Canadian Mortgage Debt Growth Is The Slowest In Two Decades. Is It Too Slow?

Canadian real estate markets have come to a halt, and so has mortgage borrowing. Bank of Canada (BoC) data reveals residential mortgage credit growth slowed further in September. Higher rates have almost killed activity, with debt accumulating at the slowest rate in 20 years. Is it too slow or the expected response following unprecedented real estate activity?  

Canadian Mortgages Haven’t Seen A Slower September Since 1999 

Canadian residential mortgage growth continues to slow. The outstanding balance grew 0.2% (+$4.2 billion) to hit a total of $2.1 trillion in September. This marks the slowest monthly growth since April 2023, when buyer’s were halted in their tracks by a surprise rate hike. Canadians haven’t seen a slower September for mortgage credit accumulation since September 1999. 

Canadian Mortgage Debt Hits A New Record High

The outstanding balance of Canadian residential mortgage credit.

Source: Bank of Canada; Better Dwelling.

Annual Growth For Mortgage Credit Hasn’t Been This Bad Since 1996

Growth over the past year has been unusually slow too. Annual growth fell to just 3.2% (+$65.9 billion) in September, marking it the 16th month of deceleration. Canadians haven’t seen annual growth this low since March 2001. The last September to mark such slow growth was more than a generation ago, all the way back in 1996. 

Canadian Mortgage Debt Growth

The annual growth rate of Canadian residential mortgage credit.

Source: Statistics Canada; Better Dwelling.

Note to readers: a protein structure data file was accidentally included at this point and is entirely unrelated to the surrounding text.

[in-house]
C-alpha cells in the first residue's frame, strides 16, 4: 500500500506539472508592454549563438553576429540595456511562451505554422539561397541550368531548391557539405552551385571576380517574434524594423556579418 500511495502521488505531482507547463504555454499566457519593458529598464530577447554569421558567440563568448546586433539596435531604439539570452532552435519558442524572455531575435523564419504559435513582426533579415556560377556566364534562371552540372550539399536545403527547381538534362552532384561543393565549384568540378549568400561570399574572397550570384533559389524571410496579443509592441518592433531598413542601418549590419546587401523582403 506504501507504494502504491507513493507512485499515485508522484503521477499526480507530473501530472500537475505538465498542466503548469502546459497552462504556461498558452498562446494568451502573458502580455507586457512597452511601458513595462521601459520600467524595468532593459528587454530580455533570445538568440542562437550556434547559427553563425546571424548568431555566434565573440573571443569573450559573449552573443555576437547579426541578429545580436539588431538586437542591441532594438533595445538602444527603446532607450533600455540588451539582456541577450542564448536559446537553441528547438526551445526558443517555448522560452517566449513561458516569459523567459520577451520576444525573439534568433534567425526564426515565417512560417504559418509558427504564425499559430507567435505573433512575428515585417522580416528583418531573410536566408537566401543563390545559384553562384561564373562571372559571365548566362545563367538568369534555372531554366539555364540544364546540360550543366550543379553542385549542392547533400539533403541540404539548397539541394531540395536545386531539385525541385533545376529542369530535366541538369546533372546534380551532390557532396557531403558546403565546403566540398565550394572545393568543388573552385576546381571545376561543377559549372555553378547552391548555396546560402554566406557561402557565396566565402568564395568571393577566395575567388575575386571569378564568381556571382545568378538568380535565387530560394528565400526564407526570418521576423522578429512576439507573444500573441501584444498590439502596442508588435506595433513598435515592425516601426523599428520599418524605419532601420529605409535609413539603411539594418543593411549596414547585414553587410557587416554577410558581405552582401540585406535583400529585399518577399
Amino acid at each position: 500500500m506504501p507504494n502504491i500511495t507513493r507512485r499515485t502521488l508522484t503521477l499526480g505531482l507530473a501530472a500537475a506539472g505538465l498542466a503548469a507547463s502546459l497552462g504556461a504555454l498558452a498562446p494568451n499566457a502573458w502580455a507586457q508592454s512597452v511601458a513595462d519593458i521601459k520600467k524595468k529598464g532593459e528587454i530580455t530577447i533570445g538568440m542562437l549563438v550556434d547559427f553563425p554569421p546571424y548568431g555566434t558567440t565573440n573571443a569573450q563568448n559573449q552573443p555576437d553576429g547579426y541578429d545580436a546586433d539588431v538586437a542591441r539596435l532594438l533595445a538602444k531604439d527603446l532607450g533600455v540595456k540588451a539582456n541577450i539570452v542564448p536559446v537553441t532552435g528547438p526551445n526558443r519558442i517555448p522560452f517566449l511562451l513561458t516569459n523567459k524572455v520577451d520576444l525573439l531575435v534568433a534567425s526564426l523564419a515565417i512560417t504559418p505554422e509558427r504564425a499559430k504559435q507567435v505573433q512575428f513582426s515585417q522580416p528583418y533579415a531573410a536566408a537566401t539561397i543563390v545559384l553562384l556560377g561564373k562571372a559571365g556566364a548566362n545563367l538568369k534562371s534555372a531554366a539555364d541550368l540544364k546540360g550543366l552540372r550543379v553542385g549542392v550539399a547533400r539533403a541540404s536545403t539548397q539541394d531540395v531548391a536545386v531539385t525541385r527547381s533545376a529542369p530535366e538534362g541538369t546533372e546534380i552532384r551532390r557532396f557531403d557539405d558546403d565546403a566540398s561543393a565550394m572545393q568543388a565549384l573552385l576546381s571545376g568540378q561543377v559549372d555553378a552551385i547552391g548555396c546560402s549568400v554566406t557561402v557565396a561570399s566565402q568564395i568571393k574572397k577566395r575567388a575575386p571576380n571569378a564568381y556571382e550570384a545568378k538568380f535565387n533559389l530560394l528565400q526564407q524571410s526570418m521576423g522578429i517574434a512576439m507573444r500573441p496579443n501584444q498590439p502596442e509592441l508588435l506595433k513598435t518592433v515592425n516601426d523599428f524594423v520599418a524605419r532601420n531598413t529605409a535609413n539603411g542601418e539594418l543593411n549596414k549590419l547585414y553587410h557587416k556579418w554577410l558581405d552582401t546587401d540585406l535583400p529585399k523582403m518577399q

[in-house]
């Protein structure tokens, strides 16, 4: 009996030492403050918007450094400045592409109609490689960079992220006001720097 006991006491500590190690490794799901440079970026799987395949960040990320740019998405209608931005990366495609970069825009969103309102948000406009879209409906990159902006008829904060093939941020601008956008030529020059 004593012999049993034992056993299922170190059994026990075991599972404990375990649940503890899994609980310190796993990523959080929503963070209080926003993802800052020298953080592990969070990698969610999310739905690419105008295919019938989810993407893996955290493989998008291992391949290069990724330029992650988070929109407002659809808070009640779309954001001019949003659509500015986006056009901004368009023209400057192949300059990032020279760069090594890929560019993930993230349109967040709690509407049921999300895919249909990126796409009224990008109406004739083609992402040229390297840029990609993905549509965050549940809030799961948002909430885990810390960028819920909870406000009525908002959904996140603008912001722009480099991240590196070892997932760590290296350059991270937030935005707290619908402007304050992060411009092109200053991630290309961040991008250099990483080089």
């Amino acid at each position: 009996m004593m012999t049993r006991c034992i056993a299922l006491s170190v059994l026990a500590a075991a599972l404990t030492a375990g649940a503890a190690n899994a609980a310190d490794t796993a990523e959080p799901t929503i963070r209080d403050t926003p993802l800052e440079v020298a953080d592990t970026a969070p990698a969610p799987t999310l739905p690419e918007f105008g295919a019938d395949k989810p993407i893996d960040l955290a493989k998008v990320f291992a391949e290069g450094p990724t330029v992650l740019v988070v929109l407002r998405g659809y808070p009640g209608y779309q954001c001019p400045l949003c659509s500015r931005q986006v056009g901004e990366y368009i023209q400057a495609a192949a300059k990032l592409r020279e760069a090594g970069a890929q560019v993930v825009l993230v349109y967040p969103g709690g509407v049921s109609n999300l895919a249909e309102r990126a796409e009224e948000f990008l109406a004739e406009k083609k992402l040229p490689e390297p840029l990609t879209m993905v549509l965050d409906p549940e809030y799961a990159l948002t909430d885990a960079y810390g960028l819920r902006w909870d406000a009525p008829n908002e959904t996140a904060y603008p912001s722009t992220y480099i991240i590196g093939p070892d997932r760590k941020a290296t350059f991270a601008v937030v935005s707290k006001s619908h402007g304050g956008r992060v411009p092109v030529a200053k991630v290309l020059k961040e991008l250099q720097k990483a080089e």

Canadian Mortgage Debt Is Rising Slowly, But Is It Really That Slow?

Time to panic? Probably not, since this is an expected trend in response to the past few months. Central banks use low rates pulling forward purchases, not necessarily stimulating new demand. When rates normalize, the purchases that should be occurring in the current window have already been made. Averaging the past 36 months of activity may provide a little clarity. 

Canadian Mortgage Slowdown Still Not Enough To Balance Boom

The 36 month average growth of Canadian residential mortgage credit. 

Source: Statistics Canada; Better Dwelling.

Averaging activity over the past 36 months still shows deceleration, but gives more context. Growth over the past year may be slow, but it’s nowhere near wiping out the unusually strong stimulus that occurred during the pandemic. The rate is still significantly elevated above pre-pandemic borrowing, and Canada wasn’t exactly considered a slow and boring real estate market back then.   

2 Comments

COMMENT POLICY:

We encourage you to have a civil discussion. Note that reads "civil," which means don't act like jerks to each other. Still unclear? No name-calling, racism, or hate speech. Seriously, you're adults – act like it.

Any comments that violates these simple rules, will be removed promptly – along with your full comment history. Oh yeah, you'll also lose further commenting privileges. So if your comments disappear, it's not because the illuminati is screening you because they hate the truth, it's because you violated our simple rules.

  • Sumskillz 3 months ago

    Are more new mortgages being written than the number of mortgages being paid off?

    • Jay 3 months ago

      I read that there’s 6 million active mortgages in Canada with 1.2 million renewing every on average. The 2.4 million caught by this rapid mortgage rate increase are facing the worse of it, especially if they bought within the last five years.

      Let’s see how many of them are investors and speculators. That would dictate the rate of sell off since they account for 2/5 condo mortgages since 2016/2017 (480,000 / yr).

Comments are closed.